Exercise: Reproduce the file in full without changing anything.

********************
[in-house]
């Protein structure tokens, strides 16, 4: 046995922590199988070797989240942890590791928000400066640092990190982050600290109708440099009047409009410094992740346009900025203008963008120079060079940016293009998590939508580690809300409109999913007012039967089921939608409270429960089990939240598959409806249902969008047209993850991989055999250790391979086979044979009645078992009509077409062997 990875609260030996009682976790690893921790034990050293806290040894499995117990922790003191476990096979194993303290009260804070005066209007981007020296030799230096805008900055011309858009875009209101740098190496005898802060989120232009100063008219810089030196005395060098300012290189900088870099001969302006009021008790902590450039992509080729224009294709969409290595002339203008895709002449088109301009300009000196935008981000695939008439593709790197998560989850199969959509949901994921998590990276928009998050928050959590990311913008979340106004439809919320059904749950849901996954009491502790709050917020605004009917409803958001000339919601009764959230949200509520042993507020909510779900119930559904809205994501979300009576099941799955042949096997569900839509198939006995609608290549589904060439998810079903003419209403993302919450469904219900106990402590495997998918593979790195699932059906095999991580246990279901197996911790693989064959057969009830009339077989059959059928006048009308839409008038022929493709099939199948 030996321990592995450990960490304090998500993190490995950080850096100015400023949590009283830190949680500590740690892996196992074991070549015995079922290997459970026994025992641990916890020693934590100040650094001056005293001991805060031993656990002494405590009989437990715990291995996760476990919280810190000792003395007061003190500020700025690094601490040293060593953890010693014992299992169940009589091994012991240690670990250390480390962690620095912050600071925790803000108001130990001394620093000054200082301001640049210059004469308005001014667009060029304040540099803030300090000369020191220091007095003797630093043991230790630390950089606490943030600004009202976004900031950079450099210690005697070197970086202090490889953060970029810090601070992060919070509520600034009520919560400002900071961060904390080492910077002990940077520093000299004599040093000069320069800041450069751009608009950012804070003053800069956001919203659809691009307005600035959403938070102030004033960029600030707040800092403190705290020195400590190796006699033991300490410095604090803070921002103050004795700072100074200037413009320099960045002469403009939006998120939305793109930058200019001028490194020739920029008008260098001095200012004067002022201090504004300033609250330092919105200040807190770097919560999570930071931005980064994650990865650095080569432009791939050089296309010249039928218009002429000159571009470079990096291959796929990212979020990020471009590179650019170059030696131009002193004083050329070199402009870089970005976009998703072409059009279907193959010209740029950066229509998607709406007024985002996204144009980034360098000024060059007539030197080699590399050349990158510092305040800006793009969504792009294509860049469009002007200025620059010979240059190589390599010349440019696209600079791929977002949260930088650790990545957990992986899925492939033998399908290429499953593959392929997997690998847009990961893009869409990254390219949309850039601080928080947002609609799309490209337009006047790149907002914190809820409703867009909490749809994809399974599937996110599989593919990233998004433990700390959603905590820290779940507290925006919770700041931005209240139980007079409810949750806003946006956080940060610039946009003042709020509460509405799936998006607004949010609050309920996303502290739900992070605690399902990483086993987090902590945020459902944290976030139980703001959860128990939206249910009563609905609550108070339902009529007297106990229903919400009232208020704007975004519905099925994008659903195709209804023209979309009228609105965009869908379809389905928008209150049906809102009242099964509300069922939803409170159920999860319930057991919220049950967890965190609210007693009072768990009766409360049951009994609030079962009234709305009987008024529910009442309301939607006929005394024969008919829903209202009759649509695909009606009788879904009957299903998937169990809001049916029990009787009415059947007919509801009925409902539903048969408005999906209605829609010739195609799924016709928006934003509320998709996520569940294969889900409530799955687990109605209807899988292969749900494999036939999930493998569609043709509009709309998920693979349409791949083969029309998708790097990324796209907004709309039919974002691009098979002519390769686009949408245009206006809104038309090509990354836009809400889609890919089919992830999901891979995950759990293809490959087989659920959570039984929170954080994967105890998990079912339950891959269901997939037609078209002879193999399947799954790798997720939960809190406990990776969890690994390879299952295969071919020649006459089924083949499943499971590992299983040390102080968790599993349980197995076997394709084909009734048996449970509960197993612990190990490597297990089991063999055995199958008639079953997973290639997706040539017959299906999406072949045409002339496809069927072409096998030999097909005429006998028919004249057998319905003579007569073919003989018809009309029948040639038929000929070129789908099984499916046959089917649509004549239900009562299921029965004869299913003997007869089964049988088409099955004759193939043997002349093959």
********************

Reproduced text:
[in-house]
């Protein structure tokens, strides 16, 4: 046995922590199988070797989240942890590791928000400066640092990190982050600290109708440099009047409009410094992740346009900025203008963008120079060079940016293009998590939508580690809300409109999913007012039967089921939608409270429960089990939240598959409806249902969008047209993850991989055999250790391979086979044979009645078992009509077409062997 990875609260030996009682976790690893921790034990050293806290040894499995117990922790003191476990096979194993303290009260804070005066209007981007020296030799230096805008900055011309858009875009209101740098190496005898802060989120232009100063008219810089030196005395060098300012290189900088870099001969302006009021008790902590450039992509080729224009294709969409290595002339203008895709002449088109301009300009000196935008981000695939008439593709790197998560989850199969959509949901994921998590990276928009998050928050959590990311913008979340106004439809919320059904749950849901996954009491502790709050917020605004009917409803958001000339919601009764959230949200509520042993507020909510779900119930559904809205994501979300009576099941799955042949096997569900839509198939006995609608290549589904060439998810079903003419209403993302919450469904219900106990402590495997998918593979790195699932059906095999991580246990279901197996911790693989064959057969009830009339077989059959059928006048009308839409008038022929493709099939199948 030996321990592995450990960490304090998500993190490995950080850096100015400023949590009283830190949680500590740690892996196992074991070549015995079922290997459970026994025992641990916890020693934590100040650094001056005293001991805060031993656990002494405590009989437990715990291995996760476990919280810190000792003395007061003190500020700025690094601490040293060593953890010693014992299992169940009589091994012991240690670990250390480390962690620095912050600071925790803000108001130990001394620093000054200082301001640049210059004469308005001014667009060029304040540099803030300090000369020191220091007095003797630093043991230790630390950089606490943030600004009202976004900031950079450099210690005697070197970086202090490889953060970029810090601070992060919070509520600034009520919560400002900071961060904390080492910077002990940077520093000299004599040093000069320069800041450069751009608009950012804070003053800069956001919203659809691009307005600035959403938070102030004033960029600030707040800092403190705290020195400590190796006699033991300490410095604090803070921002103050004795700072100074200037413009320099960045002469403009939006998120939305793109930058200019001028490194020739920029008008260098001095200012004067002022201090504004300033609250330092919105200040807190770097919560999570930071931005980064994650990865650095080569432009791939050089296309010249039928218009002429000159571009470079990096291959796929990212979020990020471009590179650019170059030696131009002193004083050329070199402009870089970005976009998703072409059009279907193959010209740029950066229509998607709406007024985002996204144009980034360098000024060059007539030197080699590399050349990158510092305040800006793009969504792009294509860049469009002007200025620059010979240059190589390599010349440019696209600079791929977002949260930088650790990545957990992986899925492939033998399908290429499953593959392929997997690998847009990961893009869409990254390219949309850039601080928080947002609609799309490209337009006047790149907002914190809820409703867009909490749809994809399974599937996110599989593919990233998004433990700390959603905590820290779940507290925006919770700041931005209240139980007079409810949750806003946006956080940060610039946009003042709020509460509405799936998006607004949010609050309920996303502290739900992070605690399902990483086993987090902590945020459902944290976030139980703001959860128990939206249910009563609905609550108070339902009529007297106990229903919400009232208020704007975004519905099925994008659903195709209804023209979309009228609105965009869908379809389905928008209150049906809102009242099964509300069922939803409170159920999860319930057991919220049950967890965190609210007693009072768990009766409360049951009994609030079962009234709305009987008024529910009442309301939607006929005394024969008919829903209202009759649509695909009606009788879904009957299903998937169990809001049916029990009787009415059947007919509801009925409902539903048969408005999906209605829609010739195609799924016709928006934003509320998709996520569940294969889900409530799955687990109605209807899988292969749900494999036939999930493998569609043709509009709309998920693979349409791949083969029309998708790097990324796209907004709309039919974002691009098979002519390769686009949408245009206006809104038309090509990354836009809400889609890919089919992830999901891979995950759990293809490959087989659920959570039984929170954080994967105890998990079912339950891959269901997939037609078209002879193999399947799954790798997720939960809190406990990776969890690994390879299952295969071919020649006459089924083949499943499971590992299983040390102080968790599993349980197995076997394709084909009734048996449970509960197993612990190990490597297990089991063999055995199958008639079953997973290639997706040539017959299906999406072949045409002339496809069927072409096998030999097909005429006998028919004249057998319905003579007569073919003989018809009309029948040639038929000929070129789908099984499916046959089917649509004549239900009562299921029965004869299913003997007869089964049988088409099955004759193939043997002349093959």